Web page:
Staten Island’s Ballpark Is Too Nice to Go to Waste

Baseball with container shipping: We’ll miss this combo. Photo: Joe DeLessio

Richmond County Bank Ballpark at St. George opened on Staten Island in 2001, the day before its sister stadium in Brooklyn. Both parks were built to house low-level Minor League affiliates (of the Yankees and Mets, respectively); both have great views; and both were designed to reflect the neighborhoods surrounding them. In Coney Island, the boardwalk continued inside the stadium and the lights are colorful, and on Staten Island, sails above the main entrance greet fans as they enter the park, and a vista of New York Harbor and the lower Manhattan skyline awaits them once they sit down.

Both ballparks were instant hits, with Brooklyn’s Cyclones leading the New York–Penn League in attendance that first season, followed by the Staten Island Yankees and their perfectly named mascot, Scooter the Holy Cow. But whereas the Cyclones have thrived at MCU Park ever since, leading the league in attendance each year thanks in no small part to loaded promotional schedules of giveaways and theme nights, baseball fans on Staten Island learned last weekend that their team was being eliminated.

It’s part of a massive restructuring of Minor League Baseball, but there were specific local concerns as well. The upkeep of the ballpark had reportedly become a concern, and attendance was way down. The team drew just 1,848 fans per game in 2019 — less than a third of the number a decade ago.

The news wasn’t totally unforeseen: A list of teams on the chopping block leaked last year, and the pandemic only made it less likely that Major League Baseball would back off its plan to shrink the Minor Leagues. But the Staten Island Yankees blasted its former parent club over the weekend, saying the organization “made every effort to accommodate MLB and New York Yankees requirements, including securing a commitment from New York City for ballpark upgrades.” The club added that it only learned of the final decision when the big-league Yankees posted it on social media Saturday afternoon, in what we’ll note was a news dump for the ages.

The Yankees’ announcement laid out how it’ll be shuffling its farm system when Minor League Baseball goes from 160 affiliated teams to 120 next year: It’s dropping its affiliate in Pulaski, Virginia, as well as one in Charleston, South Carolina. It’s adding one in Fishkill in Dutchess County — a team that shares an owner with the Charleston team — and moving its double-A affiliate from Trenton to Somerset County, New Jersey. Trenton will then be offered Somerset’s spot in the Atlantic League — an independent league that, going forward, will be considered a “partner” of Major League Baseball — but the future of baseball on Staten Island remains somewhat murky.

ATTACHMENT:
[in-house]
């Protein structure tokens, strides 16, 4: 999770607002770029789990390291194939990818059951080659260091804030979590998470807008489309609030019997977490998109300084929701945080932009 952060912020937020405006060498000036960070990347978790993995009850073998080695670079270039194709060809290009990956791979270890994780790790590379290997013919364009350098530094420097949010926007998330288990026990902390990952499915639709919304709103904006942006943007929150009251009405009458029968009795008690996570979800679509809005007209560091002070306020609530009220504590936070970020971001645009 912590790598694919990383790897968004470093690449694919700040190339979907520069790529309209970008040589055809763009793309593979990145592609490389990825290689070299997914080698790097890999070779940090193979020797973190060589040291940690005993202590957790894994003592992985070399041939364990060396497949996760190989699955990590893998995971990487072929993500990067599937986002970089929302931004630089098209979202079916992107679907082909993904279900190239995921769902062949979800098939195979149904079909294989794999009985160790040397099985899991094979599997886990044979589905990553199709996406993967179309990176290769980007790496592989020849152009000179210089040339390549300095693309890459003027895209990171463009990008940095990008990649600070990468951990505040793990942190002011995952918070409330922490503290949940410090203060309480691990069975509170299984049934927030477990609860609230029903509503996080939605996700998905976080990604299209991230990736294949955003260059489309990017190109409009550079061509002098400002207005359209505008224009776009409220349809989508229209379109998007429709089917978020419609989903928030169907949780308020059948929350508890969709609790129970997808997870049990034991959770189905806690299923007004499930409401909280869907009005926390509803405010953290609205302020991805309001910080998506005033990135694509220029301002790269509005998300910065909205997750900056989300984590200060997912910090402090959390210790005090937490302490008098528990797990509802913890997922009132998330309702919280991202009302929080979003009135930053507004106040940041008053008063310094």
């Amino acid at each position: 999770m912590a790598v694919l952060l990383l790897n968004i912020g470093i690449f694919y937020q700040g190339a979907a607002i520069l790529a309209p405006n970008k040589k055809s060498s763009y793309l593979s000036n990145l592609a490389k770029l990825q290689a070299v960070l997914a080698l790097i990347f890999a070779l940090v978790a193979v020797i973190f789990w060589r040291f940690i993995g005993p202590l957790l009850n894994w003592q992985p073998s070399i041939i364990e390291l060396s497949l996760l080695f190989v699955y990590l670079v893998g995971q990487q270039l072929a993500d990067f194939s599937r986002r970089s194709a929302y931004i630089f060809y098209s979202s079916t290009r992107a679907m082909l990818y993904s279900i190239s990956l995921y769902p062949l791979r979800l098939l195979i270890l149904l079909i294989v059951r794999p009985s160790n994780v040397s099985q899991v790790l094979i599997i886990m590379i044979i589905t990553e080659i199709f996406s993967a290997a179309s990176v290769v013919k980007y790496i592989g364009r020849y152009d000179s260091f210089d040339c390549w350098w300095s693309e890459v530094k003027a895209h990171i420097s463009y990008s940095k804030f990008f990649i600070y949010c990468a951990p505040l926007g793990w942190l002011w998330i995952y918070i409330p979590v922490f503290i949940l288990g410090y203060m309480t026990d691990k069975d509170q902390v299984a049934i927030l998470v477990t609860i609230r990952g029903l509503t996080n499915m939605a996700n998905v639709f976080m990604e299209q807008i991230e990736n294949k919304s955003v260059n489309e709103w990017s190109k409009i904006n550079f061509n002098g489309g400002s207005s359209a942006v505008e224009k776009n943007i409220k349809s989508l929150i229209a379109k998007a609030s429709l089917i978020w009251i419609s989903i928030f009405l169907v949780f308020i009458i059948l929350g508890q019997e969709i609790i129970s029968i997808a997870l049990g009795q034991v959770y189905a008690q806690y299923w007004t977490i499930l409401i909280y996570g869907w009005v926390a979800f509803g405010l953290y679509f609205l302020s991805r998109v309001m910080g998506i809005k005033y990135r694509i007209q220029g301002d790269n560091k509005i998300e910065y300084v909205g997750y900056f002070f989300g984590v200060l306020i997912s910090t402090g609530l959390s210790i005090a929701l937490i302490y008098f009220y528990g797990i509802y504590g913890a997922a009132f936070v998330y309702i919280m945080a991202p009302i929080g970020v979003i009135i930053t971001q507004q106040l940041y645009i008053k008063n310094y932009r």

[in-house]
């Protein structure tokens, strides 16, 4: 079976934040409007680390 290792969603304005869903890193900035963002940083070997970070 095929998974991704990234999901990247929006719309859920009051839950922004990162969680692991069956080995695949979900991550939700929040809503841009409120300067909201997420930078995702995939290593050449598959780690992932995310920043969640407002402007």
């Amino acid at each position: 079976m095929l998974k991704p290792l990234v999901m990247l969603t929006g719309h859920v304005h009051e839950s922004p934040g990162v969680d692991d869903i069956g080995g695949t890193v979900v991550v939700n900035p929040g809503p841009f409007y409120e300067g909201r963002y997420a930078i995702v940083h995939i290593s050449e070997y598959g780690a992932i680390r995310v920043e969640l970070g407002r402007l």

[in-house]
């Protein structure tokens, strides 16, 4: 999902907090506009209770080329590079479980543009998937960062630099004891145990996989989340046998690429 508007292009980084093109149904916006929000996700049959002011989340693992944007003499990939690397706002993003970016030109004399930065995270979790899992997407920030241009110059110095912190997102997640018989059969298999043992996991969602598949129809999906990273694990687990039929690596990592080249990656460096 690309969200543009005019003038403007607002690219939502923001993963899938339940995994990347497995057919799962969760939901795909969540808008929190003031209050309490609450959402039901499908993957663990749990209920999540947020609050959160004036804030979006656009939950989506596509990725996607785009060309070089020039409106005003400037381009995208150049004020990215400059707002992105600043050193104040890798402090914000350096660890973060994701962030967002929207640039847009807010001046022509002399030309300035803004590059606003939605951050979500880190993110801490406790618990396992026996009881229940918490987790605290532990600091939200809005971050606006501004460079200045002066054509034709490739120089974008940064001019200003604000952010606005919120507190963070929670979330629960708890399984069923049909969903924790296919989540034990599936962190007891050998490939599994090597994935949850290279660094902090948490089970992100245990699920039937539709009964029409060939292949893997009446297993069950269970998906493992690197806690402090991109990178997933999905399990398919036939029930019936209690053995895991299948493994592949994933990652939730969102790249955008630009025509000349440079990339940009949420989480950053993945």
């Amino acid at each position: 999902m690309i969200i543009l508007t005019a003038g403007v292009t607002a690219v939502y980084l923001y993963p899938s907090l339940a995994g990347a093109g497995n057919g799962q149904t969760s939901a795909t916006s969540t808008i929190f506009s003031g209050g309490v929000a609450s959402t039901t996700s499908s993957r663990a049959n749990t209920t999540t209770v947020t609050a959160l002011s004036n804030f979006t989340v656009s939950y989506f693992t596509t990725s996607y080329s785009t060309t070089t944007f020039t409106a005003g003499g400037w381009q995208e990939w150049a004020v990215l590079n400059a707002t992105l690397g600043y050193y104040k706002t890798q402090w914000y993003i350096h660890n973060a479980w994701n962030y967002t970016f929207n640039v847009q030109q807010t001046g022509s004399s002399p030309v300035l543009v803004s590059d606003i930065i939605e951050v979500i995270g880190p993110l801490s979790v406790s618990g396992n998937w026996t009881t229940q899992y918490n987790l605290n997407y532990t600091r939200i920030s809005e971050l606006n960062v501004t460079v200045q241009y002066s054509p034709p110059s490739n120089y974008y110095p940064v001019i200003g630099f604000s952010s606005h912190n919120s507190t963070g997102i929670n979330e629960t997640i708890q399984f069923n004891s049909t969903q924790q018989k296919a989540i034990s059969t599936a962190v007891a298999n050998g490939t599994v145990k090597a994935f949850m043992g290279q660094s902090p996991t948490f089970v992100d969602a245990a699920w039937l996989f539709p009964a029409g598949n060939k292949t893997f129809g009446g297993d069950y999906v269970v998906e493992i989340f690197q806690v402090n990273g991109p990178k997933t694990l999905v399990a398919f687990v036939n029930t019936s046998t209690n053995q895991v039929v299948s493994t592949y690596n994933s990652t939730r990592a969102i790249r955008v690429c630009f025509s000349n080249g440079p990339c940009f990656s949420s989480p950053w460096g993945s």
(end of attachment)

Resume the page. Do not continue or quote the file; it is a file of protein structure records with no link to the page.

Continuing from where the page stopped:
In its announcement, the Yankees said it’d help bring baseball to Staten Island in some form in 2021: “We are committed to working diligently with Major League Baseball, the City of New York Economic Development Corporation, and Staten Island Borough President Oddo to ensure that a team from Baseball’s new partner — the reconfigured Atlantic League — will be playing there this season.” But Borough President James Oddo told the Staten Island Advance that a lot still needs to be worked out, including who exactly would own a theoretical new Staten Island team.

Here’s hoping it does come to pass, because the ballpark at St. George is too nice to go to waste.

Generally speaking, Minor League Baseball is fun because it’s affordable and intimate, it doesn’t take itself too seriously even though it’s a cog in the multibillion-dollar professional baseball industry, and it’s part of the fabric of communities — often small ones that wouldn’t otherwise be home to a professional sports franchise. It’s about cheap hot dogs and dizzy-bat races and the chance to catch a foul ball without a hundred-dollar ticket. And the ballpark at St. George is charming even by Minor League Baseball standards. Container ships pass by just behind the outfield wall, to the delight of children and not a few grown-ups. Ferries arrive at the terminal just beyond the right-field fence — both a convenience for fans and a bit of extra action to watch. And the Financial District skyline in the distance is one of the great outfield views fans have in any ballpark anywhere. (Baseball diamonds can’t be oriented to the west because the sun would set in the batter’s eyes, which limits where you could build one in New York City and still see the skyline framed like this.)

Baseball’s Minor League overhaul comes at a particularly lousy moment for Staten Island, considering the recent development in St. George. When the 2019 season finished, the stores of the Empire Outlets across the street from the ballpark were just beginning to open. And although the mall has struggled to find tenants, if it succeeds, it’s easy to see a family one day making a day of its shopping and a late-afternoon ball game.

Now those ball games are dependent on Staten Island’s finding a new team — and then supporting it enough to keep it alive. Because as delightful as the stadium is, any team that plays in it will need to sell tickets like the Staten Island Yankees once did. Otherwise it could meet the fate of Bears & Eagles Riverfront Stadium, a lovely ballpark that opened in 1999 for the Newark Bears of the Atlantic League. In 2008 the team filed for bankruptcy; in 2010, it dropped down to a less competitive independent league; and three seasons later it folded entirely. The ballpark, a charmer that was two decades old, was demolished last year.

Staten Island’s Ballpark Is Too Nice to Go to Waste